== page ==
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Pearl Izumi P.R.O Bib Knickers

Review: Pearl Izumi P.R.O Bib Knickers

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We Liked

As mentioned in previous Pearl Izumi reviews, Pearl started out making jerseys and shorts in the cycling industry and have been around for quite some time. With these roots, bib knickers are a natural progression for this company. The P.R.O. line, which stands for Performance and Race Optimized, is their elite line of garments. Only the best materials are utilized in making these garments. The P.R.O. 3D chamois is anatomically pre-shaped with variable density. This translates to saddle happiness! I was very pleased with the weight and performance of this garment. The P.R.O. Bib Knickers have a great cut to them and have the biggest reflective area on a bib knicker that I have seen so far. Pearl's designers added plenty of nighttime visibility with the generous amounts of reflective material on the logos, front of the thighs and back of the knees. They really do work! The Thermal MicroSensor fabric is a medium weight fabric with a soft-brushed fleece interior. Very nice! Upon further inspection, I noticed the garment tag on the inside of the back of the knickers. While the fabric is imported, the tag listed that the garment was made (cut and assembled) in the USA, which really rocks! The bib shoulder straps are Pearl's 4-way stretch micro sensor mesh , which offers breathability. The P.R.O. Bib Knickers are perfect for a chilly fall morning or evening ride. They are also an excellent choice for throwing down at any cyclocross race.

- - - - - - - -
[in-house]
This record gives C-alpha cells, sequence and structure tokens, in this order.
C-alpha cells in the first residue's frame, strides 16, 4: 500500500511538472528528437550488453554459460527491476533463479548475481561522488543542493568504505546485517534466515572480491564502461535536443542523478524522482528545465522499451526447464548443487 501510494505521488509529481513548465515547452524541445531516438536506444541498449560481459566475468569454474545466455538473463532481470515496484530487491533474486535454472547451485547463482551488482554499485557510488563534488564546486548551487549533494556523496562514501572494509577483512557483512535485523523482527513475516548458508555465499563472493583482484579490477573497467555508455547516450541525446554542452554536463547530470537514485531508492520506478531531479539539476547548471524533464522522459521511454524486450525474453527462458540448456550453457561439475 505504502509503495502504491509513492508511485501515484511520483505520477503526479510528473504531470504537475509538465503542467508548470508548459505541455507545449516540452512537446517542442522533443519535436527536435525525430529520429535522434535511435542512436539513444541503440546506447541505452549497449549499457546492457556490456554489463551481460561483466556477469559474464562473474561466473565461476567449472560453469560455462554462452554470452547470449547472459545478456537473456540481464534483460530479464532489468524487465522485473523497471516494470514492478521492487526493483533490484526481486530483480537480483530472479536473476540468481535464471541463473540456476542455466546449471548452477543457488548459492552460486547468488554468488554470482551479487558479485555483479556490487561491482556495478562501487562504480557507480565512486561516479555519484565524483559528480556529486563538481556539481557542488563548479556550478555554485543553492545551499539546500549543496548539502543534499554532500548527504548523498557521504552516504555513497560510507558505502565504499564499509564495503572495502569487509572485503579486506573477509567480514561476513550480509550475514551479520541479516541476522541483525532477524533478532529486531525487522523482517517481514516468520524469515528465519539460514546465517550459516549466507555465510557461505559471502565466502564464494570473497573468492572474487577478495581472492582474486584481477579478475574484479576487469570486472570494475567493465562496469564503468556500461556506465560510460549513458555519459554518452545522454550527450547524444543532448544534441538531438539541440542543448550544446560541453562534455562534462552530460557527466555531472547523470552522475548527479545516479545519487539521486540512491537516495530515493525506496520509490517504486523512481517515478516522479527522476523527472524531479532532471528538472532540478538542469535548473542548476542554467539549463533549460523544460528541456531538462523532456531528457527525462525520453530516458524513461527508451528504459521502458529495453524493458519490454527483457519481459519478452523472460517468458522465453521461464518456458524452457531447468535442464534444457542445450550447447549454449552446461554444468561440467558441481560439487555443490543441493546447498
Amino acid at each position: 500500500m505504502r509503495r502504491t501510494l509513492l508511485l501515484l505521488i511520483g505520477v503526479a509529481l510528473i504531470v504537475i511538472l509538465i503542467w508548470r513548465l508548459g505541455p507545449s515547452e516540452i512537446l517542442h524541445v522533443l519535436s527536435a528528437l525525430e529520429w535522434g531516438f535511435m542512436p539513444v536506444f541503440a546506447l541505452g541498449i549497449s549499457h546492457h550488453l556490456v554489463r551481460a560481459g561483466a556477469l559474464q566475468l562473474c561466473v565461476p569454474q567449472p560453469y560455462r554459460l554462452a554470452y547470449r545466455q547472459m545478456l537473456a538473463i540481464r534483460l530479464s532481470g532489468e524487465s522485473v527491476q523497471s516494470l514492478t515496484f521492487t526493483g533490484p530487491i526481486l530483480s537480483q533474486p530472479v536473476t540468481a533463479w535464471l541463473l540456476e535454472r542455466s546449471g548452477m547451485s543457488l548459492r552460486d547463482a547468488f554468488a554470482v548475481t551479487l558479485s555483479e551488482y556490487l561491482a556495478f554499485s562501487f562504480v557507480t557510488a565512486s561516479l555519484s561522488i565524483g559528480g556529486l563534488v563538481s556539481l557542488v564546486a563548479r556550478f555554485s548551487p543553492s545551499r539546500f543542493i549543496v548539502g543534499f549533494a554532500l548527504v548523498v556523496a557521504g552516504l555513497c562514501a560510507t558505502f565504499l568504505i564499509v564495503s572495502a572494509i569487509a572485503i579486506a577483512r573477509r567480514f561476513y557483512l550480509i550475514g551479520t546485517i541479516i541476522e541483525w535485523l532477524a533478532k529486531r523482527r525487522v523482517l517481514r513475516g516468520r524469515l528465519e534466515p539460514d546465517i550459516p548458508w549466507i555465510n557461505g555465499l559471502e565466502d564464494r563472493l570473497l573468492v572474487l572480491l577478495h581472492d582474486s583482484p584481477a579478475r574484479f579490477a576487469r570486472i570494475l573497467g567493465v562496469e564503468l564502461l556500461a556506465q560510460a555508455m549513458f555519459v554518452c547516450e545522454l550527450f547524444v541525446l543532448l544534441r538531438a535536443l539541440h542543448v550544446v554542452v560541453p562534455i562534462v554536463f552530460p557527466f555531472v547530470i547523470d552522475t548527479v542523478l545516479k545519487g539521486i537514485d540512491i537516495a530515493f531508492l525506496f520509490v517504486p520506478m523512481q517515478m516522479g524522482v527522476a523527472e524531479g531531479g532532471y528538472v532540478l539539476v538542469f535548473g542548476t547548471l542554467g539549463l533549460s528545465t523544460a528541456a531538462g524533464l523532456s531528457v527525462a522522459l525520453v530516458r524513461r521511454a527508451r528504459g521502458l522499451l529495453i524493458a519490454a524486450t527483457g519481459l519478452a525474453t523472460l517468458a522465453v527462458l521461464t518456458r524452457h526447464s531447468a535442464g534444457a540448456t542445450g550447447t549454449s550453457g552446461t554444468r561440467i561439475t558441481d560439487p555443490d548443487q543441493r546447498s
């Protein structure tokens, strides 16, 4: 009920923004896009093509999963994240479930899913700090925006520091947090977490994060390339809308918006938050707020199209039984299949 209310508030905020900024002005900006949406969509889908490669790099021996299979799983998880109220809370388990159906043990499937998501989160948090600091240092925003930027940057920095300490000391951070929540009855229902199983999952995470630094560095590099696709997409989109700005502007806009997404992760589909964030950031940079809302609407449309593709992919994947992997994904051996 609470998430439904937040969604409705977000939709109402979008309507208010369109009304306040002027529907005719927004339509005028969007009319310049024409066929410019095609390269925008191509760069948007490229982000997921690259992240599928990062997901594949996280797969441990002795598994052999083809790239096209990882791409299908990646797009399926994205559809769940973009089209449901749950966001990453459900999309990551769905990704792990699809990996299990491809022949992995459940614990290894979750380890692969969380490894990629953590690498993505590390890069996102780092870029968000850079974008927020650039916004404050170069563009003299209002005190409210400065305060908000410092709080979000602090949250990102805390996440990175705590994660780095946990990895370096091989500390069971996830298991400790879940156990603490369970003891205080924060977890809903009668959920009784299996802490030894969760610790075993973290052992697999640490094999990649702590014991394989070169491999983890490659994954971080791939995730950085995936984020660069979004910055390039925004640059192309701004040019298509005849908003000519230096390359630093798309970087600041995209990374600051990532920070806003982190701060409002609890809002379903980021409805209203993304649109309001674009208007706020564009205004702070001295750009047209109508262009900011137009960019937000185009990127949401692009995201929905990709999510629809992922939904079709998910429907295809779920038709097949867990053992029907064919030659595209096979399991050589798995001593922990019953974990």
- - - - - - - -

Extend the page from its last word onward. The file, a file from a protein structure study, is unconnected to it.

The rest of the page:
We Didn't Like

We would really like to see a pair of P.R.O. Bib Knickers that are constructed with water-resistant fabric. This would be awesome for chilly wet morning rides in the Pacific NW!

The Final Say

Get a pair of the P.R.O. Bib Knickers! You will love how they feel and their wide temperature range. The medium weight fabric works like a heavy weight without adding bulk. The Bib Knickers are a great item to have on hand when the days get shorter and colder. This is the time of year that most riders are likely to get caught riding home in the waning light with quickly dropping temperatures. They will serve you well in the Fall, early Winter and throughout late Spring

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